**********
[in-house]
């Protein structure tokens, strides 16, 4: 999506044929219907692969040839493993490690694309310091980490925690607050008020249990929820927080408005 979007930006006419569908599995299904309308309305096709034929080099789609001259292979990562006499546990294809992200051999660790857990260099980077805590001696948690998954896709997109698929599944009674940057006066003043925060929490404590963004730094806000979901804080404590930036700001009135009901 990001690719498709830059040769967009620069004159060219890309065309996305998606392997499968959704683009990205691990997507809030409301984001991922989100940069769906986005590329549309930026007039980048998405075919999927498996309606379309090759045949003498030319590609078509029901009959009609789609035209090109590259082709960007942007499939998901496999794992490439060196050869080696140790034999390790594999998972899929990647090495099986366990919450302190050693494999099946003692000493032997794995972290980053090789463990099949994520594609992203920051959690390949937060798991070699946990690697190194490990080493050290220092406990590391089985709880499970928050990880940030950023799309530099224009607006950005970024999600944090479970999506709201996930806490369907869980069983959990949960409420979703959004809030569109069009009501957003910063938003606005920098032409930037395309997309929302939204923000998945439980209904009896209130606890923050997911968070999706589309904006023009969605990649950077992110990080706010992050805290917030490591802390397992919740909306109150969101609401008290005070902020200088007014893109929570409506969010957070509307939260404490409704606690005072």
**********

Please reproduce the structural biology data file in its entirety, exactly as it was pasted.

[in-house]
């Protein structure tokens, strides 16, 4: 999506044929219907692969040839493993490690694309310091980490925690607050008020249990929820927080408005 979007930006006419569908599995299904309308309305096709034929080099789609001259292979990562006499546990294809992200051999660790857990260099980077805590001696948690998954896709997109698929599944009674940057006066003043925060929490404590963004730094806000979901804080404590930036700001009135009901 990001690719498709830059040769967009620069004159060219890309065309996305998606392997499968959704683009990205691990997507809030409301984001991922989100940069769906986005590329549309930026007039980048998405075919999927498996309606379309090759045949003498030319590609078509029901009959009609789609035209090109590259082709960007942007499939998901496999794992490439060196050869080696140790034999390790594999998972899929990647090495099986366990919450302190050693494999099946003692000493032997794995972290980053090789463990099949994520594609992203920051959690390949937060798991070699946990690697190194490990080493050290220092406990590391089985709880499970928050990880940030950023799309530099224009607006950005970024999600944090479970999506709201996930806490369907869980069983959990949960409420979703959004809030569109069009009501957003910063938003606005920098032409930037395309997309929302939204923000998945439980209904009896209130606890923050997911968070999706589309904006023009969605990649950077992110990080706010992050805290917030490591802390397992919740909306109150969101609401008290005070902020200088007014893109929570409506969010957070509307939260404490409704606690005072």